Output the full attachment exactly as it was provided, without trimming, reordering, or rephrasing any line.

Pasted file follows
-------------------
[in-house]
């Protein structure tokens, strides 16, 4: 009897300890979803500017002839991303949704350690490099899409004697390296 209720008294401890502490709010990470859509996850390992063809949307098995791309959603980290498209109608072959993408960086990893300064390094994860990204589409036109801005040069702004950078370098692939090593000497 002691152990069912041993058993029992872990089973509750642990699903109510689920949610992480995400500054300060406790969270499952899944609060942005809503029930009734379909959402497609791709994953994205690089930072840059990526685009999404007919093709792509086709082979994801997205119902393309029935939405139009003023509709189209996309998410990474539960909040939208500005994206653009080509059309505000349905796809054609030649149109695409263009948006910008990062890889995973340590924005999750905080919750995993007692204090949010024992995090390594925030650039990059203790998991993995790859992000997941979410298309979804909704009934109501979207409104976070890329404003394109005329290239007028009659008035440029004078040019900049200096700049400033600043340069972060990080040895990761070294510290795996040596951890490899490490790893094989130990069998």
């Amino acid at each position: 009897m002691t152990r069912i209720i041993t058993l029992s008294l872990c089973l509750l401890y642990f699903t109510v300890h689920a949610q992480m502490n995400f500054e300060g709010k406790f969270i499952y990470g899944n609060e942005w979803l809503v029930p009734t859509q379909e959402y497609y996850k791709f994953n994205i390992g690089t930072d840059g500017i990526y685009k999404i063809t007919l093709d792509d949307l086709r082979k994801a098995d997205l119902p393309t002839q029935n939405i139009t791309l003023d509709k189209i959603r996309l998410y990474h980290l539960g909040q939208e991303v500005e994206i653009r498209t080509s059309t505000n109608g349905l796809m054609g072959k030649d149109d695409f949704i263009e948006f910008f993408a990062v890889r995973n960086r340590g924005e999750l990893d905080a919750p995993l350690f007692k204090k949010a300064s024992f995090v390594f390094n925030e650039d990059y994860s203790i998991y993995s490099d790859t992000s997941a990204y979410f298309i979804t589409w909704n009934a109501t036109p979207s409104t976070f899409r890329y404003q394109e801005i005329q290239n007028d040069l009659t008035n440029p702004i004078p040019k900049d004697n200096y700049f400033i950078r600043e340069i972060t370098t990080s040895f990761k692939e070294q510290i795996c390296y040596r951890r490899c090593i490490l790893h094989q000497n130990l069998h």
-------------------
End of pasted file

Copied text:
[in-house]
């Protein structure tokens, strides 16, 4: 009897300890979803500017002839991303949704350690490099899409004697390296 209720008294401890502490709010990470859509996850390992063809949307098995791309959603980290498209109608072959993408960086990893300064390094994860990204589409036109801005040069702004950078370098692939090593000497 002691152990069912041993058993029992872990089973509750642990699903109510689920949610992480995400500054300060406790969270499952899944609060942005809503029930009734379909959402497609791709994953994205690089930072840059990526685009999404007919093709792509086709082979994801997205119902393309029935939405139009003023509709189209996309998410990474539960909040939208500005994206653009080509059309505000349905796809054609030649149109695409263009948006910008990062890889995973340590924005999750905080919750995993007692204090949010024992995090390594925030650039990059203790998991993995790859992000997941979410298309979804909704009934109501979207409104976070890329404003394109005329290239007028009659008035440029004078040019900049200096700049400033600043340069972060990080040895990761070294510290795996040596951890490899490490790893094989130990069998």
């Amino acid at each position: 009897m002691t152990r069912i209720i041993t058993l029992s008294l872990c089973l509750l401890y642990f699903t109510v300890h689920a949610q992480m502490n995400f500054e300060g709010k406790f969270i499952y990470g899944n609060e942005w979803l809503v029930p009734t859509q379909e959402y497609y996850k791709f994953n994205i390992g690089t930072d840059g500017i990526y685009k999404i063809t007919l093709d792509d949307l086709r082979k994801a098995d997205l119902p393309t002839q029935n939405i139009t791309l003023d509709k189209i959603r996309l998410y990474h980290l539960g909040q939208e991303v500005e994206i653009r498209t080509s059309t505000n109608g349905l796809m054609g072959k030649d149109d695409f949704i263009e948006f910008f993408a990062v890889r995973n960086r340590g924005e999750l990893d905080a919750p995993l350690f007692k204090k949010a300064s024992f995090v390594f390094n925030e650039d990059y994860s203790i998991y993995s490099d790859t992000s997941a990204y979410f298309i979804t589409w909704n009934a109501t036109p979207s409104t976070f899409r890329y404003q394109e801005i005329q290239n007028d040069l009659t008035n440029p702004i004078p040019k900049d004697n200096y700049f400033i950078r600043e340069i972060t370098t990080s040895f990761k692939e070294q510290i795996c390296y040596r951890r490899c090593i490490l790893h094989q000497n130990l069998h």